PerspectiveAtmospheric Science

Subtropical Rainfall and the Antarctic Ozone Hole

+ See all authors and affiliations

Science  20 May 2011:
Vol. 332, Issue 6032, pp. 925-926
DOI: 10.1126/science.1206834

You are currently viewing the summary.

View Full Text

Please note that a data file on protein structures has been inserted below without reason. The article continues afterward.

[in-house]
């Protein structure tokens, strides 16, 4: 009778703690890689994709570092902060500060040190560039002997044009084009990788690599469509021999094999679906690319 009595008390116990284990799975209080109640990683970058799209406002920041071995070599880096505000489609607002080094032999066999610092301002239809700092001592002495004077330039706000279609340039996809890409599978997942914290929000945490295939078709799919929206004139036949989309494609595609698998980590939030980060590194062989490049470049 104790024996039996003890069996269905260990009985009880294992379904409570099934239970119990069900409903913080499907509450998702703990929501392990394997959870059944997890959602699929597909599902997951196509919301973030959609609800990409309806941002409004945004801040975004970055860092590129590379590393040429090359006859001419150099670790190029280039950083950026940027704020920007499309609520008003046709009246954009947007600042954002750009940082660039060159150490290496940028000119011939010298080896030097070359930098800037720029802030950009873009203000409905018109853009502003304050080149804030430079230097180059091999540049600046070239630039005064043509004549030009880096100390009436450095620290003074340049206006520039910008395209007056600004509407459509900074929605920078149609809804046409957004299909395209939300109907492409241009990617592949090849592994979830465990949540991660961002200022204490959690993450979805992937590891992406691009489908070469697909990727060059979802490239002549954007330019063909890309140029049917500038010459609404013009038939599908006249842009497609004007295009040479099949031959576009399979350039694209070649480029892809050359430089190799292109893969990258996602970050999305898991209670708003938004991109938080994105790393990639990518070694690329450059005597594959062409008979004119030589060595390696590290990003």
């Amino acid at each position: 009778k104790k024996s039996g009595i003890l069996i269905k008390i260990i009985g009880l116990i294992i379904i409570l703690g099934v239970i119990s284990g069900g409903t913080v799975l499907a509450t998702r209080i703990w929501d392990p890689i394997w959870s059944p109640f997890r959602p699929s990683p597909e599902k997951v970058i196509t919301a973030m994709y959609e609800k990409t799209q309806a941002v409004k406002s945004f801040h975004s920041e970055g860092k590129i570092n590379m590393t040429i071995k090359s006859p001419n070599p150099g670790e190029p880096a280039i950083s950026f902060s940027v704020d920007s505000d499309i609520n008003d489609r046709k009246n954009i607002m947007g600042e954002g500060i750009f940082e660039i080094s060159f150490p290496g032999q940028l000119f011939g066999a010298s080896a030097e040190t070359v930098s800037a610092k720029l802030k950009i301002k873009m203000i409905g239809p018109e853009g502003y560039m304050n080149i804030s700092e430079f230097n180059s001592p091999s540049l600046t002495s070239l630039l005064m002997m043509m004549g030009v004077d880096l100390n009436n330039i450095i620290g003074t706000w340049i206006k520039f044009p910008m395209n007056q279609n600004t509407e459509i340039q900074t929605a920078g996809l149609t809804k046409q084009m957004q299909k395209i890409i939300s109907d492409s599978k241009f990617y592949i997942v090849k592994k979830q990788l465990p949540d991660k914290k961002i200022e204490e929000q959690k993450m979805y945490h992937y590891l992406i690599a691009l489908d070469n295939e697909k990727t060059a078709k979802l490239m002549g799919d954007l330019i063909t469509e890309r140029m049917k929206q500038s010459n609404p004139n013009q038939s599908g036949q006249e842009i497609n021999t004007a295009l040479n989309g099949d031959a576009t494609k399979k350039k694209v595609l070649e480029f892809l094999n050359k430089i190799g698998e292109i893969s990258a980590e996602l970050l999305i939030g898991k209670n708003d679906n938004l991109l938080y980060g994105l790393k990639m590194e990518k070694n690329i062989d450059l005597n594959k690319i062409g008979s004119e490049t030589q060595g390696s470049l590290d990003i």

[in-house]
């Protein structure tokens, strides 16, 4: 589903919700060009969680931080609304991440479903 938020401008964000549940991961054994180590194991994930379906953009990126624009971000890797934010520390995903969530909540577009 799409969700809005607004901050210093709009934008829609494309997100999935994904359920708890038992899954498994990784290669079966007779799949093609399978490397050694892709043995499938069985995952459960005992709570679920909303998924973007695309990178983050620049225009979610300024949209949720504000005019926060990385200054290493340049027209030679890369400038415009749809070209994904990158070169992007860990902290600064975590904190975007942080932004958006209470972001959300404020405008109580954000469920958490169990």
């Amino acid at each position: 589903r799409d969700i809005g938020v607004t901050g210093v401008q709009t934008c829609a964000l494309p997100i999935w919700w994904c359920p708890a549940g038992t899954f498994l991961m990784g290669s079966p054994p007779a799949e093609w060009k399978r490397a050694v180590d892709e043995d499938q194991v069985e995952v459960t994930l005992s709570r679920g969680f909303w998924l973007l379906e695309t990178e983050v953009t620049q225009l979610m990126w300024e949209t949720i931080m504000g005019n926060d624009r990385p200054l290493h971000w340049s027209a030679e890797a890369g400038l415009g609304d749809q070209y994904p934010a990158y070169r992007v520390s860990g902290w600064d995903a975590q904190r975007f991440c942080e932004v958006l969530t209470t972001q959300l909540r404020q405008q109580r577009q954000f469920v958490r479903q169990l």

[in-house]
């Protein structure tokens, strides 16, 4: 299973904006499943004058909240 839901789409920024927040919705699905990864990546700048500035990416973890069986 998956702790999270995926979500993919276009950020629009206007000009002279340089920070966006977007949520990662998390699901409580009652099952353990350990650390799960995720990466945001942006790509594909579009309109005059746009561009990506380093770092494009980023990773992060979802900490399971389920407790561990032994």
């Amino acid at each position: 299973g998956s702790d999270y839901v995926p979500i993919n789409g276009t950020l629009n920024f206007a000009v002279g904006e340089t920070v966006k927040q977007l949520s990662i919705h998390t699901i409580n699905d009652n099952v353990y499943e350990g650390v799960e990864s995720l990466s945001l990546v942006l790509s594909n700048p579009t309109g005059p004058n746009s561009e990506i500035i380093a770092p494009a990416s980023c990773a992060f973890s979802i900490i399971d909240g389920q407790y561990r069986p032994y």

For more than 100 years, researchers have understood that ozone in the stratosphere, the atmospheric layer between 10 and 50 km above Earth's surface, plays an important role in absorbing ultraviolet radiation and protecting life on Earth (1). In 1985, scientists and the public became alarmed when Farman et al. (2) reported that, during the Antarctic spring, stratospheric ozone concentrations over the continent were declining by as much as 50%, indicating the presence of a polar “ozone hole.” Implementation of the 1987 Montreal protocol, an international agreement that phased out the use of some chlorofluorocarbons and other compounds that destroy stratospheric ozone, has led to the first stage of recovery (3). Researchers, however, had not widely recognized the ozone hole's impact on the climate of the troposphere (the lowest 10 km of the atmosphere) until recent observational (4) and state-of-the-art climate modeling studies (58). These studies showed that ozone depletion has a large influence during the Antarctic summer, when it drives a major air current called the mid-latitude westerly jet to a higher latitude, closer to Antarctica; this reduces sea level pressure over the continent, cooling much of the continental interior, coinciding with a warming of the Antarctic Peninsula. On page 951 of this issue, Kang et al. (9) expand our understanding of ozone depletion's impact on climate. Using a series of carefully designed climate model experiments, they show that ozone-induced climate change is not confined just to the vicinity of Antarctica but extends over much of the Southern Hemisphere, even reaching the tropics, where it appears to have resulted in increased summer precipitation in the subtropics.